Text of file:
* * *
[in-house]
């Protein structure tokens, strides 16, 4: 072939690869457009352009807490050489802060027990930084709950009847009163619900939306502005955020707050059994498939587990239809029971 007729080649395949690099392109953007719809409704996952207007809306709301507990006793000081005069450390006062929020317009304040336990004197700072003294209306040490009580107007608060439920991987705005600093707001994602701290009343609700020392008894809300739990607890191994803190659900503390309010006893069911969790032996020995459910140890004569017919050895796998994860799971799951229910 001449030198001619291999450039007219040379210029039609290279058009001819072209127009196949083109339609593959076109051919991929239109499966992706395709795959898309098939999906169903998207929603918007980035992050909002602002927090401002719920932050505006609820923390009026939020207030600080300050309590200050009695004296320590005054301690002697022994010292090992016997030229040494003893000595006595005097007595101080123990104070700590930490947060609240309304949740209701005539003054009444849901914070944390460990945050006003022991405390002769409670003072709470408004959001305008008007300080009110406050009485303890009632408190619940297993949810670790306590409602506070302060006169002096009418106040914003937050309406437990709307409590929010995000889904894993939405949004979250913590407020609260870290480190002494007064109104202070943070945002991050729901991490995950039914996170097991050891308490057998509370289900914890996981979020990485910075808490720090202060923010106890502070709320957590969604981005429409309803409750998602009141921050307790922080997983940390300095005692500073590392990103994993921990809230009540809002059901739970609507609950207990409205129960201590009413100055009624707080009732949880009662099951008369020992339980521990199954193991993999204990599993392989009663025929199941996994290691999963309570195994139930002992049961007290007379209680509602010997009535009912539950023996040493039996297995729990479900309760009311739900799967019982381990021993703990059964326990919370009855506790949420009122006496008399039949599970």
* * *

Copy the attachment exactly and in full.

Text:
[in-house]
């Protein structure tokens, strides 16, 4: 072939690869457009352009807490050489802060027990930084709950009847009163619900939306502005955020707050059994498939587990239809029971 007729080649395949690099392109953007719809409704996952207007809306709301507990006793000081005069450390006062929020317009304040336990004197700072003294209306040490009580107007608060439920991987705005600093707001994602701290009343609700020392008894809300739990607890191994803190659900503390309010006893069911969790032996020995459910140890004569017919050895796998994860799971799951229910 001449030198001619291999450039007219040379210029039609290279058009001819072209127009196949083109339609593959076109051919991929239109499966992706395709795959898309098939999906169903998207929603918007980035992050909002602002927090401002719920932050505006609820923390009026939020207030600080300050309590200050009695004296320590005054301690002697022994010292090992016997030229040494003893000595006595005097007595101080123990104070700590930490947060609240309304949740209701005539003054009444849901914070944390460990945050006003022991405390002769409670003072709470408004959001305008008007300080009110406050009485303890009632408190619940297993949810670790306590409602506070302060006169002096009418106040914003937050309406437990709307409590929010995000889904894993939405949004979250913590407020609260870290480190002494007064109104202070943070945002991050729901991490995950039914996170097991050891308490057998509370289900914890996981979020990485910075808490720090202060923010106890502070709320957590969604981005429409309803409750998602009141921050307790922080997983940390300095005692500073590392990103994993921990809230009540809002059901739970609507609950207990409205129960201590009413100055009624707080009732949880009662099951008369020992339980521990199954193991993999204990599993392989009663025929199941996994290691999963309570195994139930002992049961007290007379209680509602010997009535009912539950023996040493039996297995729990479900309760009311739900799967019982381990021993703990059964326990919370009855506790949420009122006496008399039949599970």